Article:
Pros and Cons of Corian

Pros and Cons of Corian

It can be a difficult decision deciding what type of worktop is best for your kitchen. There are so many different materials available, and each have their own pros and cons. We’ll be looking in more detail at the various materials we sell and analysing them to help you make your decision. This week we’ll be looking at corian.

 

Corian countertops are a very solid surface, first introduced forty years and now one of the most popular kitchen worktop materials. Once of the main benefits is that you can also have a corian sink created, which means you can be consistent with your kitchen design.

 

As with any material, there are a number of pros and cons to using corian as highlighted in the infographic above. Let’s look at these in more detail.

 

Corian offers a great design flexibility. Unlike other surfaces, corian doesn’t have a chipboard core which means it can be fabricated into almost any design you require. Due to this, the worktops can be shaped like a hardwood and the joints can be made to look seamless. When done professionally, this looks stunning and gives a really smooth finish.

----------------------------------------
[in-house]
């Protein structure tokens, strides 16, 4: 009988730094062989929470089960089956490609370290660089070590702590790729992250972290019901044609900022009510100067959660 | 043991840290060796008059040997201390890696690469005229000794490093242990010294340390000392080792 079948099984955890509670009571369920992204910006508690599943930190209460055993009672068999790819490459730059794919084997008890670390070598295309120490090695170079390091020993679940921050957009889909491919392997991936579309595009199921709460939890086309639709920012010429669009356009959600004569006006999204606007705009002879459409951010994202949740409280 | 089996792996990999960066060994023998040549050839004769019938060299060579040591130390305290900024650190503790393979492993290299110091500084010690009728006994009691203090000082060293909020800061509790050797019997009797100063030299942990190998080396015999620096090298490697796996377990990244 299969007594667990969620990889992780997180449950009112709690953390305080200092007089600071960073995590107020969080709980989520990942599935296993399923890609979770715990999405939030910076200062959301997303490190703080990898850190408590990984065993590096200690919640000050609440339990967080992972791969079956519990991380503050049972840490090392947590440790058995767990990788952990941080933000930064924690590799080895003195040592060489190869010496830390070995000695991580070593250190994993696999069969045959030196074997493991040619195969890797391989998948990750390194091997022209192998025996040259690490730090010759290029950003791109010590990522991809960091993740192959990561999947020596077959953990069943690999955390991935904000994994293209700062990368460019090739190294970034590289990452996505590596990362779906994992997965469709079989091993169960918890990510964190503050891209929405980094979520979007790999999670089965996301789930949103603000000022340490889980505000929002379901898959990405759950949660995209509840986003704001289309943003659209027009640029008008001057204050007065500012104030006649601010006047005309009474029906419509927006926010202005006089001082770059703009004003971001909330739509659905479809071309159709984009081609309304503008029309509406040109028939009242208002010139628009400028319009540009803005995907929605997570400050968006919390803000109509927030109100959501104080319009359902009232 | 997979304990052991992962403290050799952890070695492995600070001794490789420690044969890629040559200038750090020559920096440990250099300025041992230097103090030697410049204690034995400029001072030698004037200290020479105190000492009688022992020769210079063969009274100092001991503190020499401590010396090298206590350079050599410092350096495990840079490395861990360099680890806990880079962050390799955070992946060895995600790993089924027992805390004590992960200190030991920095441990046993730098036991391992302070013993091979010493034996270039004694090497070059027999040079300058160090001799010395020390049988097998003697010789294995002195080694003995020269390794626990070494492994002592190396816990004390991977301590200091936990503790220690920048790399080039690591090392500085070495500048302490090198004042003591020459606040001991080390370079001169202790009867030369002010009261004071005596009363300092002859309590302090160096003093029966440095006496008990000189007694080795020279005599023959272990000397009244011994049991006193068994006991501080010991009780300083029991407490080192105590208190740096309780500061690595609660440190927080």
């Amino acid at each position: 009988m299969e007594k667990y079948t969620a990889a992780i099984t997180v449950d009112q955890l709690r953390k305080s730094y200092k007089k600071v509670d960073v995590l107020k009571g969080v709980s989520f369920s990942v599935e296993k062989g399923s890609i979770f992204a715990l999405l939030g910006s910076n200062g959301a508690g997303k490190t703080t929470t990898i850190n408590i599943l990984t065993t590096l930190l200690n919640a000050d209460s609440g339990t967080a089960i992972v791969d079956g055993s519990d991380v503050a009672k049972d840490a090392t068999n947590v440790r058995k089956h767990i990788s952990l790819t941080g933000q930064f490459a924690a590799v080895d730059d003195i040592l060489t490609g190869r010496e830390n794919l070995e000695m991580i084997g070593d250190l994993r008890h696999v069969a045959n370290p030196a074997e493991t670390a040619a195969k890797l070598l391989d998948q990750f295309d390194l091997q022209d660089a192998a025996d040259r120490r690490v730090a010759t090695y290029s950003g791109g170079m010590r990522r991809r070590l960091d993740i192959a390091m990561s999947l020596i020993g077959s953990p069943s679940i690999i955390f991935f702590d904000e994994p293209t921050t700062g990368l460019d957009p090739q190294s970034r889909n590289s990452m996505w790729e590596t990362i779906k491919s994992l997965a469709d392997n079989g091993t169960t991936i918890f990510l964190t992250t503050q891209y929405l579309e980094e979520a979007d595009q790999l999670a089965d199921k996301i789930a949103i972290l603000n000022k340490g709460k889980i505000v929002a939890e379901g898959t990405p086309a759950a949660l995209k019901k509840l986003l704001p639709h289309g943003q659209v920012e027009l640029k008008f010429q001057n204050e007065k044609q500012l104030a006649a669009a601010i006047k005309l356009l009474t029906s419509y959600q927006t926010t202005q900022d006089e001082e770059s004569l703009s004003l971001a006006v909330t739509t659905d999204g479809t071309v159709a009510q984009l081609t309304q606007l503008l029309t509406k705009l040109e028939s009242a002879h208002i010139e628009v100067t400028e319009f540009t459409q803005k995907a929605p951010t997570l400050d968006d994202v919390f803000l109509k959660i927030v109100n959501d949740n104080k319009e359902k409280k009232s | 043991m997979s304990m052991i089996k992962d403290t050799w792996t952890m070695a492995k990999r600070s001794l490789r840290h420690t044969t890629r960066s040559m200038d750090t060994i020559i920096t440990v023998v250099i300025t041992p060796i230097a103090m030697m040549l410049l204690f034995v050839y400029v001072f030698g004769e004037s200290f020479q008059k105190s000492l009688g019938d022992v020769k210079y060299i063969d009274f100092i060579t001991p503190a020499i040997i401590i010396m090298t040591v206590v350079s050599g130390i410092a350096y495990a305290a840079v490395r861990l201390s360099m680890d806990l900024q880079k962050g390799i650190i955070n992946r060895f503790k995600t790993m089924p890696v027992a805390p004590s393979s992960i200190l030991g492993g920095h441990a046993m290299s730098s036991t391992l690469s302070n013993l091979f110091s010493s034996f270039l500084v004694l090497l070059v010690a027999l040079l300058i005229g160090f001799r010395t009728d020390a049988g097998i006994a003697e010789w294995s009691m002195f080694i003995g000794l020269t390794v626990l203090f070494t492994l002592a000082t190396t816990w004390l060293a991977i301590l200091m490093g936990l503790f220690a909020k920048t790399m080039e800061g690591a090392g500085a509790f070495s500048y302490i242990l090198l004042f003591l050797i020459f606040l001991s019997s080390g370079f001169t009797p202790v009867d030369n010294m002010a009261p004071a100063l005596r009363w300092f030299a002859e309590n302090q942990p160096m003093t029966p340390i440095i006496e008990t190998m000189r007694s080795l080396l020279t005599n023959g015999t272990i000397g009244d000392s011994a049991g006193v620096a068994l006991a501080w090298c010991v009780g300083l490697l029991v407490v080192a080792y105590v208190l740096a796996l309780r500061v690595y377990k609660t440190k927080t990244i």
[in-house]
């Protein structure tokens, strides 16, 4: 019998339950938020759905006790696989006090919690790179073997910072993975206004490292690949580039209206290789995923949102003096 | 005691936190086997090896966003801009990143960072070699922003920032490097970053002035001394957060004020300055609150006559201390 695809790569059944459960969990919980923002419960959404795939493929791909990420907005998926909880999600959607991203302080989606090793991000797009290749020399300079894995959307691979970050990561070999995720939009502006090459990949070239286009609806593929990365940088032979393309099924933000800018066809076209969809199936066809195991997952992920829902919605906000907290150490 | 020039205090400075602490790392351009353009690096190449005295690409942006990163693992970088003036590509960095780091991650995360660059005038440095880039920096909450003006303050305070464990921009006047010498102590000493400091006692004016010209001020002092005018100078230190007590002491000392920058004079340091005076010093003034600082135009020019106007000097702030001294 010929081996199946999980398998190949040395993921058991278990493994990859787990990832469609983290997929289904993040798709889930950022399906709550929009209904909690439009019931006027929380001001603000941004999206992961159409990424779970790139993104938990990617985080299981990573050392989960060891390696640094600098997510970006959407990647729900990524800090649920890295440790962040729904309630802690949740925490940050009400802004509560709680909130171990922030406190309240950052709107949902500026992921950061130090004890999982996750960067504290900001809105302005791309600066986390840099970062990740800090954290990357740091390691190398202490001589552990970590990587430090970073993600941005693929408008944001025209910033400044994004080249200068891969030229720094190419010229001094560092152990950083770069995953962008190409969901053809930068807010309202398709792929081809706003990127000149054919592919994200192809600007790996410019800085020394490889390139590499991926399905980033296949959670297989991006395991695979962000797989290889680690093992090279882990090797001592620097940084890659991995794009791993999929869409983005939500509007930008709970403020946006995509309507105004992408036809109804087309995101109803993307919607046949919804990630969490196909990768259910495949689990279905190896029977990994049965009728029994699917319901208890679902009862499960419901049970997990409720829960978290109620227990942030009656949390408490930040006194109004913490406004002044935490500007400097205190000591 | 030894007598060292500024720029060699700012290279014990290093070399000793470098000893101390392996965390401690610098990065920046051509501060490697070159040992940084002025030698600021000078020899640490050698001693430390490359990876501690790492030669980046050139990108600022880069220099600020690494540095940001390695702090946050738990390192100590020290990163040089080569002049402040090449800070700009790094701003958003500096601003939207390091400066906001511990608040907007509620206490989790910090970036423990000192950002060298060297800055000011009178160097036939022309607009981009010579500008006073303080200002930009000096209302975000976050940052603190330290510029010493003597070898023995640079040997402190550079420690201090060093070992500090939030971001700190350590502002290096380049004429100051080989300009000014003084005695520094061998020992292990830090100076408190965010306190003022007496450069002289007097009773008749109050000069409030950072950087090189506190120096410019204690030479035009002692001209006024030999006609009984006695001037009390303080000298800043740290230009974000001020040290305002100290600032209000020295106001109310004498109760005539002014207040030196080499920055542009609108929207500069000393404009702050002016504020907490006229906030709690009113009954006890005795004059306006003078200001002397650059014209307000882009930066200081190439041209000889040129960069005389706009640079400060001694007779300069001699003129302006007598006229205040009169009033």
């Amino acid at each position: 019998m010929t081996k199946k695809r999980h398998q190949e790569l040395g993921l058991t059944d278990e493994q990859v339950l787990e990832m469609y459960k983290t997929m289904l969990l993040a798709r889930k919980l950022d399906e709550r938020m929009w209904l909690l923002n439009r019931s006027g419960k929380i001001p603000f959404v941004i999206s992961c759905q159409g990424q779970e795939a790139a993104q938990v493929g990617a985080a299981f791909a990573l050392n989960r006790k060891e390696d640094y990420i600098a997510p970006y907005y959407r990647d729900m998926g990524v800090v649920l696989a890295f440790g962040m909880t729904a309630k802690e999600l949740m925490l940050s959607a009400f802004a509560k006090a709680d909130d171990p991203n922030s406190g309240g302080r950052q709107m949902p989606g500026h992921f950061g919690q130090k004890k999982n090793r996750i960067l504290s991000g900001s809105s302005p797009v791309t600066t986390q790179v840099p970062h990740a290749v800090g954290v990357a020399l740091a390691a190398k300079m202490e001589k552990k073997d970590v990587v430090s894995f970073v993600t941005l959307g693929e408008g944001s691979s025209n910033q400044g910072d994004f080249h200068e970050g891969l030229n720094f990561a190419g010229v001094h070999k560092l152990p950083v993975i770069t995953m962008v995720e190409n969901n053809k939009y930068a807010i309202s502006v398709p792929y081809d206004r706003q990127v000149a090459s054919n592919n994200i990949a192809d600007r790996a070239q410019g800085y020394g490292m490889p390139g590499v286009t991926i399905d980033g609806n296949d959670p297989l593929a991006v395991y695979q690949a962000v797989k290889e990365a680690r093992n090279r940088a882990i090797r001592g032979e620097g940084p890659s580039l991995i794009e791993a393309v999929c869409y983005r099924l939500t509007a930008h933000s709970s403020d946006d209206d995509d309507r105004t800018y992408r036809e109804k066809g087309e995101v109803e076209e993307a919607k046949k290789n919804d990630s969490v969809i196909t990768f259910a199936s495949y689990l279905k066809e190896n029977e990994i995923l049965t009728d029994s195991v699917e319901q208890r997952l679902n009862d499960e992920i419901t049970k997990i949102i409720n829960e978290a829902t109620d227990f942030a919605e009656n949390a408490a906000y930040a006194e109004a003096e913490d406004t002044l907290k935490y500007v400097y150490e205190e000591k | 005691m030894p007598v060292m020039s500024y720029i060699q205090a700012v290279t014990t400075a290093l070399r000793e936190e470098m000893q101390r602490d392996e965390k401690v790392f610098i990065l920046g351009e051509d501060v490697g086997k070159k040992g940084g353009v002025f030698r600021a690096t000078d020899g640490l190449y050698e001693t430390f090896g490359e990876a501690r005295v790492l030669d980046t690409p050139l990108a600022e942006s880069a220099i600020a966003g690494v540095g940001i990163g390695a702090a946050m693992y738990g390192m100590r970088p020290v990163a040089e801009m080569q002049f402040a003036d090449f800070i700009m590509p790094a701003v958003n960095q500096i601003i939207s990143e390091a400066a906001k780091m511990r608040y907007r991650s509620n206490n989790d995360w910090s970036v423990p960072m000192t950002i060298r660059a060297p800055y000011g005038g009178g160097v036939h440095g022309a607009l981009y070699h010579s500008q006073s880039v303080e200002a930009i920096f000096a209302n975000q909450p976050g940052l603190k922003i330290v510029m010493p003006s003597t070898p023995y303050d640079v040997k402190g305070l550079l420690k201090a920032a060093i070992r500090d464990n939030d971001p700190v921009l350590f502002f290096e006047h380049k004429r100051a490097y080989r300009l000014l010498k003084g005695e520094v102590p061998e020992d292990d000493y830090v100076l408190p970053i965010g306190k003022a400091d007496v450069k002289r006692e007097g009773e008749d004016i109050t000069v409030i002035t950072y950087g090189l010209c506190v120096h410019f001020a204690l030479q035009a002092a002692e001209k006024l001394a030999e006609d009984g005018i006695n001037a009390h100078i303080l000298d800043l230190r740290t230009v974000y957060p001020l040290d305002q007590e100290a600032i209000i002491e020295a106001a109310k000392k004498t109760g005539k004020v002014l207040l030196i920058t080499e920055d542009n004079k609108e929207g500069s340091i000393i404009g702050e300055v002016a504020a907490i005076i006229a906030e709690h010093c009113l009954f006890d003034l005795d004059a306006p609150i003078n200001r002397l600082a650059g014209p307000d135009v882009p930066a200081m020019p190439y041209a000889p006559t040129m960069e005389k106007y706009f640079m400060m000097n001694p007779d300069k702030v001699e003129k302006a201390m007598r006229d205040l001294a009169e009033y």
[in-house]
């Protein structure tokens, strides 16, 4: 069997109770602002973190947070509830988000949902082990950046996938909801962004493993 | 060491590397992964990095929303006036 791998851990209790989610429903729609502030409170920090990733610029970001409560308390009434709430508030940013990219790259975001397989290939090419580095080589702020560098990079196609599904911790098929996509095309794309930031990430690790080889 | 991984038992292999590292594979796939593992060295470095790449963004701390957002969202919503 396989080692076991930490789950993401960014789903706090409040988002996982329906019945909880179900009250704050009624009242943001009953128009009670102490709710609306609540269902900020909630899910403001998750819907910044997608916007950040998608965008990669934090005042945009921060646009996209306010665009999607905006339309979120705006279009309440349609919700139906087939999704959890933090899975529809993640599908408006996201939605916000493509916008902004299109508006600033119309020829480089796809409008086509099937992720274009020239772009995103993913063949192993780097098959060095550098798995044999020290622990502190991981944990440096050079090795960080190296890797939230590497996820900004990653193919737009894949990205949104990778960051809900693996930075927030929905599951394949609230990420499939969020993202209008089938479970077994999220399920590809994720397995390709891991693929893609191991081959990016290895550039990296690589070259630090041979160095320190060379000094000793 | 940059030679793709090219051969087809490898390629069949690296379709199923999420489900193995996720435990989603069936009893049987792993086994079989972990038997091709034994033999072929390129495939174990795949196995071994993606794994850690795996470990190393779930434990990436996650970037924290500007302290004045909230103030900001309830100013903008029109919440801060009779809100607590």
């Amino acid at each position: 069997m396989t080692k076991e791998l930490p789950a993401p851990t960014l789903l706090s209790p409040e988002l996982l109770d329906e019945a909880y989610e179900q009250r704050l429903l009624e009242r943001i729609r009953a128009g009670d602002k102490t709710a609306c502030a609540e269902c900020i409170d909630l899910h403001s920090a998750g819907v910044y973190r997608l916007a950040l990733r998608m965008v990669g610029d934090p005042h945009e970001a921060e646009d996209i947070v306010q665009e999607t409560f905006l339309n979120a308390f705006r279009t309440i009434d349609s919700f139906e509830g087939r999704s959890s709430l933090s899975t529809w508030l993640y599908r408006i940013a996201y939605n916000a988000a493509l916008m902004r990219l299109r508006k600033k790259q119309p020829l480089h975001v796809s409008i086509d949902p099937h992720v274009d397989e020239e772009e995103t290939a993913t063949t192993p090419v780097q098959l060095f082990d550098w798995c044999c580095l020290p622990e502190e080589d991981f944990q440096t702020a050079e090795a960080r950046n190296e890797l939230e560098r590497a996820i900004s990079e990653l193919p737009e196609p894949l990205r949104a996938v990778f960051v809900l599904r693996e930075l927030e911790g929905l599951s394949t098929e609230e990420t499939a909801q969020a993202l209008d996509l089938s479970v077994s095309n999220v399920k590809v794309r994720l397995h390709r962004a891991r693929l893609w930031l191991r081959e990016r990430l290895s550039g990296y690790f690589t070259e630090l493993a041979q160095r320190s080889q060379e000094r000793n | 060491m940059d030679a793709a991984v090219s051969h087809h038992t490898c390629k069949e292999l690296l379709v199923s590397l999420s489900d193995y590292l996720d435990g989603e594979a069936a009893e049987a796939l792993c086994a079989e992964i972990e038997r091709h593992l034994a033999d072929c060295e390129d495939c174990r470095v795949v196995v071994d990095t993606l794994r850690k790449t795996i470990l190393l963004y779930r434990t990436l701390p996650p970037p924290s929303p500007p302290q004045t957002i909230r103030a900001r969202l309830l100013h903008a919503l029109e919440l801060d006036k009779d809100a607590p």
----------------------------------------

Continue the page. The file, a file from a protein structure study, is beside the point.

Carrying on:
Corian comes in a wide range of colours and patterns meaning you can choose a colour to match the interior design of your home. A downside to this is that some colours are considered to be less hard wearing than others.

 

Finally, corian is non-porous, which helps to keep it hygienic. This means bacteria can’t penetrate into the counter and as there are no joints there are no ‘germ traps’.

 

Over time, your corian worktop may collect small scratches and abrasions. It’s important to have a fixed cleaning plan to ensure that when this occurs, it the luster develops evenly. Our team can advise you on the best cleaning routine for your worktop.

 

We’ve also mentioned that the worktop needs protective heat mats with trivets when placing hot items onto the surface. This is the same with any worktop and it’s important that you always use a chopping board or worktop saver to avoid marking the surface.

 

Of course, a big disadvantage may be the cost of a corian worktop. However, when you consider its durability we think it’s well worth the investment.